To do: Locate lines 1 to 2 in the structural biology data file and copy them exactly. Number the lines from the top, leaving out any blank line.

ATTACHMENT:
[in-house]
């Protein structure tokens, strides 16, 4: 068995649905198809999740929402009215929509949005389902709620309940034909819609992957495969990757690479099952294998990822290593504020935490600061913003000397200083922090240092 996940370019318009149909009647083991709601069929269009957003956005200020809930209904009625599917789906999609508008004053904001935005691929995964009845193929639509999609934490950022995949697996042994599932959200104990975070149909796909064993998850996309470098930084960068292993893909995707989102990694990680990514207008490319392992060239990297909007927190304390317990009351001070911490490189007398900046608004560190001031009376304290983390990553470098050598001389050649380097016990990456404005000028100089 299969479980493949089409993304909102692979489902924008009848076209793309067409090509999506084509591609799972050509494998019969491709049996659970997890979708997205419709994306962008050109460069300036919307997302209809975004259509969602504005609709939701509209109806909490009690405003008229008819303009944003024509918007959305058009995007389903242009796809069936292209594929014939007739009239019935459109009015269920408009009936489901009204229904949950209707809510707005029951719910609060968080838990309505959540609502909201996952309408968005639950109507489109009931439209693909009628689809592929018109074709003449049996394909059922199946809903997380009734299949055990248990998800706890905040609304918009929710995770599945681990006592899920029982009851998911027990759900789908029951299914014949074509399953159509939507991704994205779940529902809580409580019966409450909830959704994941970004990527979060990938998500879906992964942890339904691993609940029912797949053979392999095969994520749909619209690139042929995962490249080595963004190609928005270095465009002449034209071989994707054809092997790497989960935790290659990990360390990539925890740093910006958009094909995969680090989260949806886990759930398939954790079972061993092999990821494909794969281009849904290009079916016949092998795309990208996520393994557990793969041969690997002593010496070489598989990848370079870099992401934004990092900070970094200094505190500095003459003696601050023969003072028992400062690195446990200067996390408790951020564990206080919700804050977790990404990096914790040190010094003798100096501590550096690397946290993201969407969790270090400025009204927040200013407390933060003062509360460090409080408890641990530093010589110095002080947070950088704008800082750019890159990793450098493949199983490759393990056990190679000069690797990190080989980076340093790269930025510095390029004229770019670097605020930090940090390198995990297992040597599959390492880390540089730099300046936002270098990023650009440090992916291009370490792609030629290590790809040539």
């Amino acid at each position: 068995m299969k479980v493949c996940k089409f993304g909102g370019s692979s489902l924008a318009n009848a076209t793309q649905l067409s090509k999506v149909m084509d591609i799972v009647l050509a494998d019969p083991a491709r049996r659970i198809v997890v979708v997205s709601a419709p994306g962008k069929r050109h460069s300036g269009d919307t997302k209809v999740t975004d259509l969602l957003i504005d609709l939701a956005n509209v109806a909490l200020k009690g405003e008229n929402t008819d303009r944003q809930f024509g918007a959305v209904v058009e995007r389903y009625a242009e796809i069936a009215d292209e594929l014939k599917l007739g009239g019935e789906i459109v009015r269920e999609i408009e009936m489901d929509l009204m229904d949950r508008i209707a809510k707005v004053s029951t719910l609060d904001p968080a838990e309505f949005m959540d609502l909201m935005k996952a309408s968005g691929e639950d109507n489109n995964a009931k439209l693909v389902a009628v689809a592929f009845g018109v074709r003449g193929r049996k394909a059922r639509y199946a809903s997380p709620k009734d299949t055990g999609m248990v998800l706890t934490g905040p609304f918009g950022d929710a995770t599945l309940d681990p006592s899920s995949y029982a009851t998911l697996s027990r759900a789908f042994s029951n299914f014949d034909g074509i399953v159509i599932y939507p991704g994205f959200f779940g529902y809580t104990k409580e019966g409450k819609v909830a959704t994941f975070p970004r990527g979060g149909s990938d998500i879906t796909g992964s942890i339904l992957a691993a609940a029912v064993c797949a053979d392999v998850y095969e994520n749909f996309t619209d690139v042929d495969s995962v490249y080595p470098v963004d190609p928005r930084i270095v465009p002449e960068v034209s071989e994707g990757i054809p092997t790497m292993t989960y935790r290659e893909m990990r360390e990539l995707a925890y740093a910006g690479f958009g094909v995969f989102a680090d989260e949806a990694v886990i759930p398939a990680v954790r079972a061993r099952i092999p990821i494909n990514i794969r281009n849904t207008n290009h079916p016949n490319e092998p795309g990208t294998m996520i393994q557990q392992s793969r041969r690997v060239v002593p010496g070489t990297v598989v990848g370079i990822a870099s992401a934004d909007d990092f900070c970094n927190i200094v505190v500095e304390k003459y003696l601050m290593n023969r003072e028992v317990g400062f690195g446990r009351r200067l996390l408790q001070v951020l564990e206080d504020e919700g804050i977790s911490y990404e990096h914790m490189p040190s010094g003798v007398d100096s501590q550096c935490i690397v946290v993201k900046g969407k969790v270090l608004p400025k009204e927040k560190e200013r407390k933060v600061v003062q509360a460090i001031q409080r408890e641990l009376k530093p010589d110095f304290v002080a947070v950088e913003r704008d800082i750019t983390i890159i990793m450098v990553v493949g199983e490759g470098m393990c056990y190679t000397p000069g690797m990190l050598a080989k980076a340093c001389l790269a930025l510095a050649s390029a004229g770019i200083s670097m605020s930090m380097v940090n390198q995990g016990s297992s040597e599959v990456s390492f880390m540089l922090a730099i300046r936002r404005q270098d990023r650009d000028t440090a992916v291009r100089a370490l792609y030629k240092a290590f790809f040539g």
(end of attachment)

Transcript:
[in-house]
């Protein structure tokens, strides 16, 4: 068995649905198809999740929402009215929509949005389902709620309940034909819609992957495969990757690479099952294998990822290593504020935490600061913003000397200083922090240092 996940370019318009149909009647083991709601069929269009957003956005200020809930209904009625599917789906999609508008004053904001935005691929995964009845193929639509999609934490950022995949697996042994599932959200104990975070149909796909064993998850996309470098930084960068292993893909995707989102990694990680990514207008490319392992060239990297909007927190304390317990009351001070911490490189007398900046608004560190001031009376304290983390990553470098050598001389050649380097016990990456404005000028100089 299969479980493949089409993304909102692979489902924008009848076209793309067409090509999506084509591609799972050509494998019969491709049996659970997890979708997205419709994306962008050109460069300036919307997302209809975004259509969602504005609709939701509209109806909490009690405003008229008819303009944003024509918007959305058009995007389903242009796809069936292209594929014939007739009239019935459109009015269920408009009936489901009204229904949950209707809510707005029951719910609060968080838990309505959540609502909201996952309408968005639950109507489109009931439209693909009628689809592929018109074709003449049996394909059922199946809903997380009734299949055990248990998800706890905040609304918009929710995770599945681990006592899920029982009851998911027990759900789908029951299914014949074509399953159509939507991704994205779940529902809580409580019966409450909830959704994941970004990527979060990938998500879906992964942890339904691993609940029912797949053979392999095969994520749909619209690139042929995962490249080595963004190609928005270095465009002449034209071989994707054809092997790497989960935790290659990990360390990539925890740093910006958009094909995969680090989260949806886990759930398939954790079972061993092999990821494909794969281009849904290009079916016949092998795309990208996520393994557990793969041969690997002593010496070489598989990848370079870099992401934004990092900070970094200094505190500095003459003696601050023969003072028992400062690195446990200067996390408790951020564990206080919700804050977790990404990096914790040190010094003798100096501590550096690397946290993201969407969790270090400025009204927040200013407390933060003062509360460090409080408890641990530093010589110095002080947070950088704008800082750019890159990793450098493949199983490759393990056990190679000069690797990190080989980076340093790269930025510095390029004229770019670097605020930090940090390198995990297992040597599959390492880390540089730099300046936002270098990023650009440090992916291009370490792609030629290590790809040539």